Among pregnant individuals at high risk for small-for-gestational age (SGA) newborns, is a Mediterranean diet or mindfulness-based stress reduction effective in preventing SGA at delivery?
In this randomized clinical trial that included 1184 individuals with singleton pregnancies, the percentage of newborns with birth weight below the 10th percentile was 14% in the Mediterranean diet group and 15.6% in the mindfulness-based stress reduction group, compared with 21.9% in the usual care group; both interventions resulted in a significantly lower percentage of SGA newborns compared with usual care.
Structured interventions based on a Mediterranean diet or mindfulness-based stress reduction significantly reduced the risk of SGA newborns in individuals at high risk for this condition; however, the findings require replication, as well as assessment in additional patient populations, before concluding that these treatments should be recommended to patients.
Being born small for gestational age (SGA) is a leading cause of perinatal morbidity and mortality with no effective prevention or therapy. Maternal suboptimal nutrition and high stress levels have been associated with poor fetal growth and adverse pregnancy outcomes.
To investigate whether structured interventions based on a Mediterranean diet or mindfulness-based stress reduction (stress reduction) in high-risk pregnancies can reduce the percentage of newborns who were born SGA and other adverse pregnancy outcomes.
Design, Setting, and Participants
Parallel-group randomized clinical trial conducted at a university hospital in Barcelona, Spain, including 1221 individuals with singleton pregnancies (19-23 weeks’ gestation) at high risk for SGA. Enrollment took place from February 1, 2017, to October 10, 2019, with follow-up until delivery (final follow-up on March 1, 2020).
Participants in the Mediterranean diet group (n = 407) received 2 hours monthly of individual and group educational sessions and free provision of extra-virgin olive oil and walnuts. Individuals in the stress reduction group (n = 407) underwent an 8-week stress reduction program adapted for pregnancy, consisting of weekly 2.5-hour sessions and 1 full-day session. Individuals in the usual care group (n = 407) received pregnancy care per institutional protocols.
Main Outcomes and Measures
The primary end point was the percentage of newborns who were SGA at delivery, defined as birth weight below the 10th percentile. The secondary end point was a composite adverse perinatal outcome (at least 1 of the following: preterm birth, preeclampsia, perinatal mortality, severe SGA, neonatal acidosis, low Apgar score, or presence of any major neonatal morbidity).
Among the 1221 randomized individuals (median [IQR] age, 37 [34-40] years), 1184 (97%) completed the trial (392 individuals assigned to the Mediterranean diet group, 391 to the stress reduction group, and 401 to the usual care group). SGA occurred in 88 newborns (21.9%) in the control group, 55 (14.0%) in the Mediterranean diet group (odds ratio [OR], 0.58 [95% CI, 0.40-0.84]; risk difference [RD], −7.9 [95% CI, −13.6 to −2.6]; P = .004), and 61 (15.6%) in the stress reduction group (OR, 0.66 [95% CI, 0.46-0.94]; RD, −6.3 [95% CI, −11.8 to −0.9]; P = .02). The composite adverse perinatal outcome occurred in 105 newborns (26.2%) in the control group, 73 (18.6%) in the Mediterranean diet group (OR, 0.64 [95% CI, 0.46-0.90]; RD, −7.6 [95% CI, −13.4 to −1.8]; P = .01), and 76 (19.5%) in the stress reduction group (OR, 0.68 [95% CI, 0.49-0.95]; RD, −6.8 [95% CI, −12.6 to −0.3]; P = .02).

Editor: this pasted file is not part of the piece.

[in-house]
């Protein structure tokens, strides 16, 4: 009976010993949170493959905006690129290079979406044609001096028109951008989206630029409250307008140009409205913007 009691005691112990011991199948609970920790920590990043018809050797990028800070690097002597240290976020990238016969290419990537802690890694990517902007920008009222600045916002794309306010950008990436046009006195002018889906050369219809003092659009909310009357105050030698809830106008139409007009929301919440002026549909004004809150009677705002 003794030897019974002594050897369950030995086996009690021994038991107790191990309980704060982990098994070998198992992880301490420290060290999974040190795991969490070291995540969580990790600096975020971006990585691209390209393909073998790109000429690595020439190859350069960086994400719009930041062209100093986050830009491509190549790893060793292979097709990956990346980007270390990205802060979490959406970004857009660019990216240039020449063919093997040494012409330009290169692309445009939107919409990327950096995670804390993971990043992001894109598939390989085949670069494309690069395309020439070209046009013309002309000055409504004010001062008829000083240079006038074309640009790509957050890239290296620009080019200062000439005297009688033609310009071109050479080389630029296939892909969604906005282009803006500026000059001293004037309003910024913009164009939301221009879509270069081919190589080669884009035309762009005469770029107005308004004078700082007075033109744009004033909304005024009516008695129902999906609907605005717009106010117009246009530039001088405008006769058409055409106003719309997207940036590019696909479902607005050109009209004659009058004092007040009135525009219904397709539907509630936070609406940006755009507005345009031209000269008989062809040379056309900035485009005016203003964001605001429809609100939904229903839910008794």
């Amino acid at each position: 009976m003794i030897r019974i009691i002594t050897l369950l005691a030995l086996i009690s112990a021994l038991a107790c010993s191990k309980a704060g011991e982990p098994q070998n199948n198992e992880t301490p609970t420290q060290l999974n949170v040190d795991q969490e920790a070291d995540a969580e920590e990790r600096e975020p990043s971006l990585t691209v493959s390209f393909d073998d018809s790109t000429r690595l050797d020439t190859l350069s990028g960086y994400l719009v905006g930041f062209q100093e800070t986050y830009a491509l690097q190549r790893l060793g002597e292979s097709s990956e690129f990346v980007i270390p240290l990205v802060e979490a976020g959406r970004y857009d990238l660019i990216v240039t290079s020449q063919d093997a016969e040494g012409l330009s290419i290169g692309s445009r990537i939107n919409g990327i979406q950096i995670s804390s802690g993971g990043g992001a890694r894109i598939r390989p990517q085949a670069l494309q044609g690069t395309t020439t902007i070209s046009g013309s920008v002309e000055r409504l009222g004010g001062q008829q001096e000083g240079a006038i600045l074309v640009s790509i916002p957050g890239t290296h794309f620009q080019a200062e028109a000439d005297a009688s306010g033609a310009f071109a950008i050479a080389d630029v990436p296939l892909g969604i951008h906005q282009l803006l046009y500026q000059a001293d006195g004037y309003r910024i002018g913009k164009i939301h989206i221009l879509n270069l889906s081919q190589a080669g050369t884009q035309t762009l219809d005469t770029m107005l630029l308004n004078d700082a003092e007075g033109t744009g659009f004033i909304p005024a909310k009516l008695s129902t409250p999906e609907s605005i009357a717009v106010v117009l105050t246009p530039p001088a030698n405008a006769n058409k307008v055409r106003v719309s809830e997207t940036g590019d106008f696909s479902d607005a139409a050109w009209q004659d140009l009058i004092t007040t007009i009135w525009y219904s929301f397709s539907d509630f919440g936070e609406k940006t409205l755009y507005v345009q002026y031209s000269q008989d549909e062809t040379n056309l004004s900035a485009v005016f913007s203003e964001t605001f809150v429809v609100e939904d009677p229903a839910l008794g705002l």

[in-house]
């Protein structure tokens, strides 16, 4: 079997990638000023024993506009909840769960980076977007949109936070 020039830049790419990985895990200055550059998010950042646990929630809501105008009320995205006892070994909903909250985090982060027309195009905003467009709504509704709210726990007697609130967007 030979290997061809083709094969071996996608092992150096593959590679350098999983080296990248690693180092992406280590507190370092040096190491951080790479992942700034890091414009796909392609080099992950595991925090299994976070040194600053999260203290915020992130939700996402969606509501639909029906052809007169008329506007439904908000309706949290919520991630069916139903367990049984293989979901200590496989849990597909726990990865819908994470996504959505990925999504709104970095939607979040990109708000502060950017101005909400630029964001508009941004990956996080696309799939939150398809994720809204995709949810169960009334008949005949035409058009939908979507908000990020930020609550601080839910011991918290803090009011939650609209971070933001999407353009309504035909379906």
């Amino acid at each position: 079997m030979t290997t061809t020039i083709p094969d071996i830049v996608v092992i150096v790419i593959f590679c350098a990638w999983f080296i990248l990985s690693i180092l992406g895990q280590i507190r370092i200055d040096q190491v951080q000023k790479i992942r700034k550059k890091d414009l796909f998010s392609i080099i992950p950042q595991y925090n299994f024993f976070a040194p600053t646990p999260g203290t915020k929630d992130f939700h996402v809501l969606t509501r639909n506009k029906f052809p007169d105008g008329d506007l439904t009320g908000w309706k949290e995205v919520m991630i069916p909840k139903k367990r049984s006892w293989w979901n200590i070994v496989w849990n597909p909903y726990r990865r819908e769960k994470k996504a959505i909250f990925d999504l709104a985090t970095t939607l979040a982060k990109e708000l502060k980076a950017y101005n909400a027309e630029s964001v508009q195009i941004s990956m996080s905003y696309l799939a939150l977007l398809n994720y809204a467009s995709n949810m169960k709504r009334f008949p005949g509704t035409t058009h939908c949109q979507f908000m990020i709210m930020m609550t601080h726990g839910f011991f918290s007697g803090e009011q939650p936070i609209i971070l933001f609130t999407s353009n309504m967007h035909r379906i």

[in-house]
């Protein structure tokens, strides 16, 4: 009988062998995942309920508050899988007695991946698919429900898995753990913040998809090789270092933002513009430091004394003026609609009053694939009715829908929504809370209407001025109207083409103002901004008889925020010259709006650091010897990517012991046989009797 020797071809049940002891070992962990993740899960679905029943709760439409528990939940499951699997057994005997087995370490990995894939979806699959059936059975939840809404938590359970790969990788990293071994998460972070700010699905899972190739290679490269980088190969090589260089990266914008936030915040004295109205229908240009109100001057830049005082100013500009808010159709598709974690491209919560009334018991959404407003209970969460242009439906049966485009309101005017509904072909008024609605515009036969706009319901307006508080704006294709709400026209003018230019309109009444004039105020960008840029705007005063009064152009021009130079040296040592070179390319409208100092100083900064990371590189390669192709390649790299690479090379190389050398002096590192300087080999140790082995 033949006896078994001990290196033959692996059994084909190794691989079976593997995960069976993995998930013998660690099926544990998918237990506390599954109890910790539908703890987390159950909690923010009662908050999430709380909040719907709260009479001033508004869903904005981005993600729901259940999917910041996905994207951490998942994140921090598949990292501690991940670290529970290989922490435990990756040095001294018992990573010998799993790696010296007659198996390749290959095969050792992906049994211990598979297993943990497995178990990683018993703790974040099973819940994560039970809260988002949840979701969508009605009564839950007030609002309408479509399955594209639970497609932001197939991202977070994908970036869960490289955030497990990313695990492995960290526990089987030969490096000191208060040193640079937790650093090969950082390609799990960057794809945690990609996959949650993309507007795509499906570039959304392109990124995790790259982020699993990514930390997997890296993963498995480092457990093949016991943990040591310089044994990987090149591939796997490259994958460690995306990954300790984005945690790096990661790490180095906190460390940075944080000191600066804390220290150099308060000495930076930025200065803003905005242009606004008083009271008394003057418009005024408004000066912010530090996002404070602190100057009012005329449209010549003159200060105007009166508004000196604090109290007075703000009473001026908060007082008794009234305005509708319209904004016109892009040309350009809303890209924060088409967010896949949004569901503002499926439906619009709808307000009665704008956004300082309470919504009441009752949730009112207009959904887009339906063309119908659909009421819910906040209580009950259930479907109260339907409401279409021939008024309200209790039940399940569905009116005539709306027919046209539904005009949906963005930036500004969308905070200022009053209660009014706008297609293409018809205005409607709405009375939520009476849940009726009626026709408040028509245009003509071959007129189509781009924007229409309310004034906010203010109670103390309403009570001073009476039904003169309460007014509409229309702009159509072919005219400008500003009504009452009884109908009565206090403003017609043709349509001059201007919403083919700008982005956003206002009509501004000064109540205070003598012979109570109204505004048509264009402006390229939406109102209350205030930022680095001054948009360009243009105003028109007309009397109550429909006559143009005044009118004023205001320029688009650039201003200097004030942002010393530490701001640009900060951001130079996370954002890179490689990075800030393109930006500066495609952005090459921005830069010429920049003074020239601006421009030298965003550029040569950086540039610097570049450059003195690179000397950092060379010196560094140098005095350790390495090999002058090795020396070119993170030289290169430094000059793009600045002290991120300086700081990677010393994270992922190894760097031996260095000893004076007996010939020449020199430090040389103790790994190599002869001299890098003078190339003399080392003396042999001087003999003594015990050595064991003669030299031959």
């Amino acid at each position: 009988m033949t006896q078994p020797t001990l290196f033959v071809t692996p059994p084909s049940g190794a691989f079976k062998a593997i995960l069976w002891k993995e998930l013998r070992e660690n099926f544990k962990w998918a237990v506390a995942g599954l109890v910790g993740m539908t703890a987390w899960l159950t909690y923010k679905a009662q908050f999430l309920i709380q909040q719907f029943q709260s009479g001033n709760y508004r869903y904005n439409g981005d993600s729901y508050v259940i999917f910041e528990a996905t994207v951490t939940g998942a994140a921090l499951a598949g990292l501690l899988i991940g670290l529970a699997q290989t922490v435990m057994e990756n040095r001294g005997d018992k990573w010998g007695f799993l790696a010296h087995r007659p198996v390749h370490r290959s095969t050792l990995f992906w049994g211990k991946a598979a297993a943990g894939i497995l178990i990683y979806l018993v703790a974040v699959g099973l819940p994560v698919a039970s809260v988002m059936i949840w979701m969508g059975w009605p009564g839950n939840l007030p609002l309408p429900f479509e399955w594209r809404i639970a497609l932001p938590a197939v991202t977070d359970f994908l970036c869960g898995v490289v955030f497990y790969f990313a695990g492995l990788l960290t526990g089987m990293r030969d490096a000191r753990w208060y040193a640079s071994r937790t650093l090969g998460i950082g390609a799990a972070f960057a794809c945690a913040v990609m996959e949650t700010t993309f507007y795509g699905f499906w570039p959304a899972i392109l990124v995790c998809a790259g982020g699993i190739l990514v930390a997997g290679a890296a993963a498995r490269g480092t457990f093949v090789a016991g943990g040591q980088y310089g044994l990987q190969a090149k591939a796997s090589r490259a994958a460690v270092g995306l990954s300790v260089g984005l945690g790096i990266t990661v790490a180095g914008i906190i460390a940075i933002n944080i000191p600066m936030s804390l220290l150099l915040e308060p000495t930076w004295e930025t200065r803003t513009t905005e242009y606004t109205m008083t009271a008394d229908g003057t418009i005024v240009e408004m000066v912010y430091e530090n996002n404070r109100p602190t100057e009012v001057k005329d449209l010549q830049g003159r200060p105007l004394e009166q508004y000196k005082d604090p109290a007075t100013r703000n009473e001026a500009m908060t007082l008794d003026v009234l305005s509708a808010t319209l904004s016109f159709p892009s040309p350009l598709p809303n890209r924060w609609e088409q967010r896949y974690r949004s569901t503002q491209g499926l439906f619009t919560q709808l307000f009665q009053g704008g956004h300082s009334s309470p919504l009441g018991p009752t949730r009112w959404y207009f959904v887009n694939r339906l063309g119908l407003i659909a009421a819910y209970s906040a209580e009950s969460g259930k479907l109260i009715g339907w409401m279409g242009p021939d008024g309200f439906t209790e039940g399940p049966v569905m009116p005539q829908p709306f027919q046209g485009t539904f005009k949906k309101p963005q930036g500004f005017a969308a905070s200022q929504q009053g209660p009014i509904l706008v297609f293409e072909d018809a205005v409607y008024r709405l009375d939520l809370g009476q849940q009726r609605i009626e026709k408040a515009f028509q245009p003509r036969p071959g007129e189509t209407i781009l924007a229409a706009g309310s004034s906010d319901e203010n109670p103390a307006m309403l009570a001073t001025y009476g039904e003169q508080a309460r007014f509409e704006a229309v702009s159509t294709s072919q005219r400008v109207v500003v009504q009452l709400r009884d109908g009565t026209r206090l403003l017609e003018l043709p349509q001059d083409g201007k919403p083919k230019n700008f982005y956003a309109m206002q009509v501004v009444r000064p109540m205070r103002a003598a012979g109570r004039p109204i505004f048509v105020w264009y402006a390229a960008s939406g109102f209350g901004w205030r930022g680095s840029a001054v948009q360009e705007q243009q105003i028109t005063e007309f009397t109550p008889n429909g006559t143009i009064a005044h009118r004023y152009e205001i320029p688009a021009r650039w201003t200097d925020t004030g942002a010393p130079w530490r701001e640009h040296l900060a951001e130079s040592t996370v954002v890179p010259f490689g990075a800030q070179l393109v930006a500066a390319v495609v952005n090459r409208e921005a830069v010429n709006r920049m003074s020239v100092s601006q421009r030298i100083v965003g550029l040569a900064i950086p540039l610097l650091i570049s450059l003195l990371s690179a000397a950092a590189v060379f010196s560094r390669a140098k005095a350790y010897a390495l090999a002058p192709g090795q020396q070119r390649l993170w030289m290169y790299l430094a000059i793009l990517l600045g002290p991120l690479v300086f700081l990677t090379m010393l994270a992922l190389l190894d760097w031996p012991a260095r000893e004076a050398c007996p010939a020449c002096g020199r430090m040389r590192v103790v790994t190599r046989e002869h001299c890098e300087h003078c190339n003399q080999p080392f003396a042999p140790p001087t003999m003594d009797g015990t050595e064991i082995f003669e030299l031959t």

Conclusions and Relevance
In this randomized trial conducted at a single institution in Spain, treating pregnant individuals at high risk for SGA with a structured Mediterranean diet or with mindfulness-based stress reduction, compared with usual care, significantly reduced the percentage of newborns with birth weight below the 10th percentile. Due to important study limitations, these findings should be considered preliminary and require replication, as well as assessment in additional patient populations, before concluding that these treatments should be recommended to patients.
ClinicalTrials.gov Identifier: NCT03166332
Quiz Ref IDInfants who are small for gestational age (SGA), defined as birth weight below the 10th percentile, account for a large proportion of perinatal mortality and morbidity and poor neurodevelopment in children.1,2 There is currently no effective prevention or therapy for SGA. Maternal lifestyle factors, including suboptimal nutrition and high levels of stress, may be associated with SGA and other obstetric complications.3,4 This association is thought to potentially be mediated by effects on systemic and placental inflammation, oxidative stress, and cellular senescence, all involved in the pathophysiology of SGA.5 However, no randomized clinical trials have evaluated the effect of interventions aimed at improving diet, reducing stress, or both on preventing SGA.
Quiz Ref IDMediterranean diet interventions may reduce adverse health outcomes, such as cardiovascular events, diabetes, cognitive decline, and other inflammatory-based diseases.6,7 Two randomized trials using Mediterranean diet in pregnant women with obesity8 or “normal weight”9 reported significant reductions in the incidence of gestational diabetes. Although it was not a primary end point, one of these studies also suggested a reduction in the incidence of SGA.10